Primary voters in eastern New Mexico should have some choices in June to see who moves on to the general election.
With pre-primary conventions concluded for New Mexico Republicans on Saturday, and the Democratic pre-primaries completed a week ago, candidates are lined up to succeed the retiring Sen. Jeff Bingaman, D-N.M. and possibly challenge Rep. Ben Ray Lujan, D-N.M., in the 3rd Congressional District.
For the state Legislature, two of six races in eastern New Mexico should have contested races when candidates file between 9 a.m. and 5 p.m. Tuesday for the June 5 primary. Candidates all file with the secretary of state’s office, with the exception of state Legislature candidates who only serve one county. Those candidates file at their respective county courthouses, also on Tuesday.
Here’s a look at state races of interest to eastern New Mexico:
Senate: The Senate seat that will be vacated by Bingaman’s retirement has frontrunners in each party that have served the 1st Congressional District — former Rep. Heather Wilson for Republicans, and current Rep. Martin Heinrich for Democrats.
Pre-primary candidates are automatically placed on the primary ballot if they receive 20 percent of the pre-primary votes. Wilson received 83 percent, compared to 17 percent for challenger Greg Sowards — who had indicated before the pre-primary he would try to acquire enough signatures to get on the ballot.
On the Democratic side, Heinrich received 55 percent of the vote, while State Auditor Hector Balderas received 45 percent.
House of Representatives: Congressional redistricting will put a southern portion of Portales along with Fort Sumner in New Mexico’s 2nd Congressional District, served by Republican Steve Pearce. Pearce was nominated by acclimation during the pre-primary.
The 3rd District, however, should have some challenges in each primary. Lujan cruised to victory in the Democratic pre-primary, taking 93 percent of the votes. However, former Santa Fe County Commissioner Harry Montoya plans to get signatures to join him on the primary ballot.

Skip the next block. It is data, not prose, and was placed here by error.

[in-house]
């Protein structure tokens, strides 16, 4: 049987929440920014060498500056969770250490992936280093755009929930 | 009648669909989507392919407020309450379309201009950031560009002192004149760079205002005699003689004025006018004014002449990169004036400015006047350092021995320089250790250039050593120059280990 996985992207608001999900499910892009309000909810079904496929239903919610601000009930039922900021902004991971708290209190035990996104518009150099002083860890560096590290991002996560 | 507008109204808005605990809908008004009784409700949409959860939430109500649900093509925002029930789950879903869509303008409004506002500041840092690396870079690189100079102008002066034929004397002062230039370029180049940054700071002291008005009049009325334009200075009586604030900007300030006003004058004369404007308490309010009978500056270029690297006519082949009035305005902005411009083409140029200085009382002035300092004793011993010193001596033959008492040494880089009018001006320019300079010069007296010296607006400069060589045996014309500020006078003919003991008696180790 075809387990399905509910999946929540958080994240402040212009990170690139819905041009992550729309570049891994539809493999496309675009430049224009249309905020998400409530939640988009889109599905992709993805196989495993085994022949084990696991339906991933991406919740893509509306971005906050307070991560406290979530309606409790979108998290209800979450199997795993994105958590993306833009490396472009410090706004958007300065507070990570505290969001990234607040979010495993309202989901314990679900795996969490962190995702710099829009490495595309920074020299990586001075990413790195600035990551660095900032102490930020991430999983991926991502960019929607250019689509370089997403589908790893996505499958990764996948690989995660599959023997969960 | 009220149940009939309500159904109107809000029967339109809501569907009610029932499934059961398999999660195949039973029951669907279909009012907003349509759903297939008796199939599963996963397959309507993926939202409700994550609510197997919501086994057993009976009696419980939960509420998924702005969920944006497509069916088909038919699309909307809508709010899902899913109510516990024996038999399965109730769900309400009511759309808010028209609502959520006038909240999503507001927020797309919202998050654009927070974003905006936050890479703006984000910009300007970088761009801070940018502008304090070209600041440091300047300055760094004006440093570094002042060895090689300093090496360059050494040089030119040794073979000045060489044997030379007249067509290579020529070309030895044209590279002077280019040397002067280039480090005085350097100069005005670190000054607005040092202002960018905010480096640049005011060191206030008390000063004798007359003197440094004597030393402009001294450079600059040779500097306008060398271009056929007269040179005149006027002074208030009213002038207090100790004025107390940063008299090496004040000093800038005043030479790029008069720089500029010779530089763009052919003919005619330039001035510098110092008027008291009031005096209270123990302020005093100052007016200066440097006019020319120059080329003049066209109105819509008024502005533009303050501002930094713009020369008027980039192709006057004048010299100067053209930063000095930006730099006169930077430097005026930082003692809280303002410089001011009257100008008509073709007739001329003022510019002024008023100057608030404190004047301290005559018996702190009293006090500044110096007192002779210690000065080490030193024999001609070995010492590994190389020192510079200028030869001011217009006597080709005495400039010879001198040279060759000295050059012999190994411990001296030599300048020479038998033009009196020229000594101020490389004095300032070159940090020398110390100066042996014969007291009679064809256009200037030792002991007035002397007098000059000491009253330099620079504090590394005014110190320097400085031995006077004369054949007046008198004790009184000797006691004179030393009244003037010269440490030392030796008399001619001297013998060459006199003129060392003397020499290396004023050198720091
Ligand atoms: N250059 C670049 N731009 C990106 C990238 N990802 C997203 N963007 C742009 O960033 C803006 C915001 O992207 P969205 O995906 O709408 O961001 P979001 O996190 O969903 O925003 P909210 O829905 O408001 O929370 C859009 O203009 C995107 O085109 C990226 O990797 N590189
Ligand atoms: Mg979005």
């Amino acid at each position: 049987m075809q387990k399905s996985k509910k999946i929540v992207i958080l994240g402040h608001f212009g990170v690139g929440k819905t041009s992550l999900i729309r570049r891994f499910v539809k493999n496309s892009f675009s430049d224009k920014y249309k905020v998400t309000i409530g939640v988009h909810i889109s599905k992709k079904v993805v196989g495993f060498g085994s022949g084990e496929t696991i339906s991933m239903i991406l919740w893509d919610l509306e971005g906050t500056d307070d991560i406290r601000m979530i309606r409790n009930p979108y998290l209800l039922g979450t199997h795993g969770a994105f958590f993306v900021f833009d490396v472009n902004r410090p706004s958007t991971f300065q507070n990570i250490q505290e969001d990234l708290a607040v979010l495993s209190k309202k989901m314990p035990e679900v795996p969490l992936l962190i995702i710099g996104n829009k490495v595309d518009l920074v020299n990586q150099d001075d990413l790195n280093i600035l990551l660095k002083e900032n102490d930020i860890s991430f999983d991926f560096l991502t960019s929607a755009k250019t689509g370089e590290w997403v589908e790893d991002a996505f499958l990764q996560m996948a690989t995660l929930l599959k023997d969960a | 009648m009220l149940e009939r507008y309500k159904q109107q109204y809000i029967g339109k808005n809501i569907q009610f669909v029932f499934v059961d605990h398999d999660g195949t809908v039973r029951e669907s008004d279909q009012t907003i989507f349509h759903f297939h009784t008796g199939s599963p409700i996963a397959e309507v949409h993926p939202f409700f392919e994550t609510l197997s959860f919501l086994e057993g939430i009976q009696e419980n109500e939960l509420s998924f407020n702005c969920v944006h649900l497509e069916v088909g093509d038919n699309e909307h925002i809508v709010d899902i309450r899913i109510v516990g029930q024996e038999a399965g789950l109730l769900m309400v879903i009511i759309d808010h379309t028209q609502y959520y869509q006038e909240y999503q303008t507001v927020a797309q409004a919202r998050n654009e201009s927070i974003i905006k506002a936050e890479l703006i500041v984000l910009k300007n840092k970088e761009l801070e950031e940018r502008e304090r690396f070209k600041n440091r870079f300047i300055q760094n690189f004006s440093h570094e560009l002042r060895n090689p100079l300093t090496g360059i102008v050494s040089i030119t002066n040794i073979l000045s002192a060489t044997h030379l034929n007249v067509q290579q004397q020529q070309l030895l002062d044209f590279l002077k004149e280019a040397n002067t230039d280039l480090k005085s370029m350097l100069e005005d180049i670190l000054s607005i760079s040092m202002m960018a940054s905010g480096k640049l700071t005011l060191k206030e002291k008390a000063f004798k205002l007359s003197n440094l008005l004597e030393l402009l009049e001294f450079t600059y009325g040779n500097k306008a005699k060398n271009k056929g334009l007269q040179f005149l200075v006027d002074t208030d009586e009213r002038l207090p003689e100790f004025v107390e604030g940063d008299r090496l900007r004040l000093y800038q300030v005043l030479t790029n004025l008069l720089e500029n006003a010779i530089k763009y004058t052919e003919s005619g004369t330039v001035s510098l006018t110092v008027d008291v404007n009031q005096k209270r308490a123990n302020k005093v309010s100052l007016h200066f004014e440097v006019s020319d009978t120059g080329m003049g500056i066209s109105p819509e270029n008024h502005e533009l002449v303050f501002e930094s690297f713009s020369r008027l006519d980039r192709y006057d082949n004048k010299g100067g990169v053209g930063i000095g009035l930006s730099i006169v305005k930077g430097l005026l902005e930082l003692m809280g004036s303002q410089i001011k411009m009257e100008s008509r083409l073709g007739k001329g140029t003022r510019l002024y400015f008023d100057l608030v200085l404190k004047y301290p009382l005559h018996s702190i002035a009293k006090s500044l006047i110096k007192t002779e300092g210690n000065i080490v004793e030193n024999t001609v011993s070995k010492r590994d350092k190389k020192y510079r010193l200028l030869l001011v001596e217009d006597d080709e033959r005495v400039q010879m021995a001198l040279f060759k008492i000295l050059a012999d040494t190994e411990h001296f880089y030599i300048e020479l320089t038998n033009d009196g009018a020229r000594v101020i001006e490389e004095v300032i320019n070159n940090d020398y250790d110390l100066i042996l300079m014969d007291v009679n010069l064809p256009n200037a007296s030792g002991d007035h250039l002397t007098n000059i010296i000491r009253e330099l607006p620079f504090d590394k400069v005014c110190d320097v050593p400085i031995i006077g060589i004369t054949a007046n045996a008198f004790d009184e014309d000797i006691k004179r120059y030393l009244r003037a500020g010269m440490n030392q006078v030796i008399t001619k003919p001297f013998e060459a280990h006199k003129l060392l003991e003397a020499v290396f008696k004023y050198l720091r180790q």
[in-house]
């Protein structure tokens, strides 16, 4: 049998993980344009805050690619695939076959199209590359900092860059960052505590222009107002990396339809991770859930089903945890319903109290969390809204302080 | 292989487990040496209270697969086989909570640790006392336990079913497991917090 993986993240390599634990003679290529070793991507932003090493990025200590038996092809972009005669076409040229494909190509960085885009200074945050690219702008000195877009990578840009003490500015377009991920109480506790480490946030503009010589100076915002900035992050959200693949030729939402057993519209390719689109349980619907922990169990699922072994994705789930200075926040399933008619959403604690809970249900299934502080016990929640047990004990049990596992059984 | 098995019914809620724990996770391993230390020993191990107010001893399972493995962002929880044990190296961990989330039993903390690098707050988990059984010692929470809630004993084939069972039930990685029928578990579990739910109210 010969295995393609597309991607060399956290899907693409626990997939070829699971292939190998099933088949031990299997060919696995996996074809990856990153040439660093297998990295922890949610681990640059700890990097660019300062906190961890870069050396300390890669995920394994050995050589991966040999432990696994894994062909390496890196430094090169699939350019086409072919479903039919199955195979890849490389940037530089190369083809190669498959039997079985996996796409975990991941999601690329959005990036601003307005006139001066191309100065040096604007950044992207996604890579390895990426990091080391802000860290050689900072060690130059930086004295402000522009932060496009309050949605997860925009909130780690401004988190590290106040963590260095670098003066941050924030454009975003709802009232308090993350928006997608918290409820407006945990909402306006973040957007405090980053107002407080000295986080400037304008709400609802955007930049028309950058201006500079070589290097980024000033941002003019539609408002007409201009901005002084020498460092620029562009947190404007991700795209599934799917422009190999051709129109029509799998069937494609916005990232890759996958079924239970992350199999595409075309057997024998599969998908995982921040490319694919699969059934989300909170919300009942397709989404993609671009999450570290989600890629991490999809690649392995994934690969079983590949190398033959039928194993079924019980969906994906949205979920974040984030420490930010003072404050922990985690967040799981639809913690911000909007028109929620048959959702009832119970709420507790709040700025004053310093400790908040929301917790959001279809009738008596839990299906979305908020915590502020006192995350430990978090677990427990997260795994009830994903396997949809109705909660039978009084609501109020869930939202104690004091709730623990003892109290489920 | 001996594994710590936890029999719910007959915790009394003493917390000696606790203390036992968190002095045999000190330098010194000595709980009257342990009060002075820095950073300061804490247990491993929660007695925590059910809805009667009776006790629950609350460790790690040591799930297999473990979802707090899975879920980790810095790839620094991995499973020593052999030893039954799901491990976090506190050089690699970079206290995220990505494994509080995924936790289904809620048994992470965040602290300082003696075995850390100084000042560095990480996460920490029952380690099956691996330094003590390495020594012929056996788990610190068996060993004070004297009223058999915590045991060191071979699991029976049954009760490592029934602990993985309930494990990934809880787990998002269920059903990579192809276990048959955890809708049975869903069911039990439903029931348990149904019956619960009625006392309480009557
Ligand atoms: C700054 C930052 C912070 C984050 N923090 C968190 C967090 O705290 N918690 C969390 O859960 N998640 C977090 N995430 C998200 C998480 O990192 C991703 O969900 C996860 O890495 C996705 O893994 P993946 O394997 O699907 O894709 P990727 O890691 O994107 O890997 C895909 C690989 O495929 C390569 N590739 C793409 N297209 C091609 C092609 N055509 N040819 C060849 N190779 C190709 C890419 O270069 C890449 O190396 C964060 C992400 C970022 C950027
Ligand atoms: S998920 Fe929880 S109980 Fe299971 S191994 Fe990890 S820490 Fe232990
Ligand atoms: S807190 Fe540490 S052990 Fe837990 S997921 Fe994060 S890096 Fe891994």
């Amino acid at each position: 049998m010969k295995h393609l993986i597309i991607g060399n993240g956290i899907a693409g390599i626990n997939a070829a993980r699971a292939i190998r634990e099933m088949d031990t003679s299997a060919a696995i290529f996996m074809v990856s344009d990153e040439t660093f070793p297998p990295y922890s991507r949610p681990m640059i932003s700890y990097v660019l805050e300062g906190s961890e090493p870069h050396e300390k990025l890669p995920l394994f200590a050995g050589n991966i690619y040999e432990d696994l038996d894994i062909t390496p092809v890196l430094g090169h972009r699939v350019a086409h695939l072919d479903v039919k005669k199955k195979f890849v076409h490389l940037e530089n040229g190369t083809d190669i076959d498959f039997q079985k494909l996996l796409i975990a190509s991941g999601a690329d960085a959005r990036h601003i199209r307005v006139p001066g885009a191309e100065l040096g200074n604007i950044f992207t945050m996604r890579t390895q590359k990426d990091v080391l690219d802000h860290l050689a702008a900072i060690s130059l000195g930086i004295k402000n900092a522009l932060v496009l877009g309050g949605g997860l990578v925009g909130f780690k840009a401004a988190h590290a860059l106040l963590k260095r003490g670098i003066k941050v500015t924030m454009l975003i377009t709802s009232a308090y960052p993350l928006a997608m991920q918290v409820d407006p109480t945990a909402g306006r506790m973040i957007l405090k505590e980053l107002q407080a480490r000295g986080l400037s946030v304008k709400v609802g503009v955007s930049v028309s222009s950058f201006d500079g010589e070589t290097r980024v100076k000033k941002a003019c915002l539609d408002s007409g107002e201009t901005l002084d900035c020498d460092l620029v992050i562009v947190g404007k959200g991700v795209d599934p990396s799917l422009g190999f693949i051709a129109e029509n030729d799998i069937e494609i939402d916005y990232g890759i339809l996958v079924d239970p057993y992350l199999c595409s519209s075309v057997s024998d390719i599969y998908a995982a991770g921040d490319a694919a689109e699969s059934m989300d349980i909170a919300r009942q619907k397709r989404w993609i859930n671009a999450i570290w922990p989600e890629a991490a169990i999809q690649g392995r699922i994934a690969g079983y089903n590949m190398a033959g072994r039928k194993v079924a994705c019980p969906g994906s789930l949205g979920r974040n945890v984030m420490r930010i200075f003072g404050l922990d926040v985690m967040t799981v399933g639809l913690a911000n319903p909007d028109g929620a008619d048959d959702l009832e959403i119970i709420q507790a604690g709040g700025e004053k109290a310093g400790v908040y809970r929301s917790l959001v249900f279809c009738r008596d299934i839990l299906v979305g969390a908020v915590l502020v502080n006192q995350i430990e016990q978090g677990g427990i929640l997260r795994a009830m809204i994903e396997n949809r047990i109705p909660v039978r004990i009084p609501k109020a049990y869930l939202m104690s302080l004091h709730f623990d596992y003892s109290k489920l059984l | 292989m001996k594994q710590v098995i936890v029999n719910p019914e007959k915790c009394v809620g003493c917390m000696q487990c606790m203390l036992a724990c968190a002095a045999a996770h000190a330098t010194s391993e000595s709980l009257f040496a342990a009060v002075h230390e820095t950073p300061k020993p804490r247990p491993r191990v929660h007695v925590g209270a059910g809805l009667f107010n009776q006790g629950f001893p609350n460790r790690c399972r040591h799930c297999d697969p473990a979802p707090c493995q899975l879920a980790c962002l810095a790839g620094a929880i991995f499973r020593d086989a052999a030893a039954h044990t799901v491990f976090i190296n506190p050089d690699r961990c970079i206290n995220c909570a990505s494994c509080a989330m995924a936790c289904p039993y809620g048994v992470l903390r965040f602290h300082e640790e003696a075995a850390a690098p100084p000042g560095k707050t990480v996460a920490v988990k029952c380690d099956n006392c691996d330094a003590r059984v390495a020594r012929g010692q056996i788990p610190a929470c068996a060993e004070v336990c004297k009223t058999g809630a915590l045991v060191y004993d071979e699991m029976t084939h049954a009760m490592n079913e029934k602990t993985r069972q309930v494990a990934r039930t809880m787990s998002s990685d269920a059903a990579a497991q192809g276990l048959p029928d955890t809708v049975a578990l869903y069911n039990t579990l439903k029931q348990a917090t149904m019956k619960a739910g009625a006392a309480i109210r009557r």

The Republican Party will have two challengers for the office, Tucumcari rancher Jeff Byrd and retired Taos engineer Rick Newton. Both made their way onto the primary ballot, with Newton taking 65 percent of delegates and Byrd 35 percent.
Byrd felt somebody from the district needed to represent general overall values of the district.
Byrd didn’t note any policies he wanted to pass, but said, “there are specific policies I want to remove, such as Obamacare (Affordable Care Act) and the current tax code.”
Newton could not be reached, but said on his campaign website he wants to repeal the ACA as well. He also wants to repeal the 16th amendment (allowing Congress to levy an income tax) and replace it with the Fair Tax plan, a 23 percent national sales tax.
State Senate: District 7, vacated by the retiring Clint Harden, R-Clovis, has three Clovis candidates vying for the Republican nomination.
Mark Myers, son of former Curry County Sheriff Wesley Myers, is seeking public office for the first time.
“The reason I’m running for the office is I don’t agree with the politics that have been going on in New Mexico,” Myers said Friday. “What’s good for Albuquerque, Santa Fe and Las Cruces may not be good for Clovis and District 7.”
He would join John Patrick “Pat” Woods, a fourth-generation Curry County farmer, and Angie Spears, clinical director of Teambuilders Counseling Service in Clovis, on the ballot.
Senate Minority Leader Stuart Ingle, R-Portales, plans to run again for his Dist. 27 Senate seat, and is unaware of any primary or general election challenges as of the weekend.
Redistricting removed Dist. 42 Sen. Gay Kernan, R-Hobbs, from representation of Curry and Roosevelt counties.
State House of Representatives: Dist. 67 Rep. Dennis Roch, R-Texico; Dist. 63 Rep. George Dodge, D-Santa Rosa; and Dist. 66 Rep. Bob Wooley, R-Roswell appear to be heading into the primaries without challengers.
In District 64, Rep. Anna Crook, R-Clovis, intends to run again and may receive a primary challenge from Wade Lopez. Lopez, who ran an unsuccessful primary challenge against Crook in 2010, said Friday he wasn’t decided but was leaning toward running for the seat.
District attorney: Current 9th Judicial District Attorney Matt Chandler may be heading for a third term without a challenge from either party, as nobody has announced plans to run in the Republican or Democratic primaries.
Chandler confirmed via email Saturday he was seeking a third term in the office. He was elected in 2004, after unseating then-District Attorney Brett Carter in the Republican primary. He did not face a Democratic challenger in either 2004 or 2008.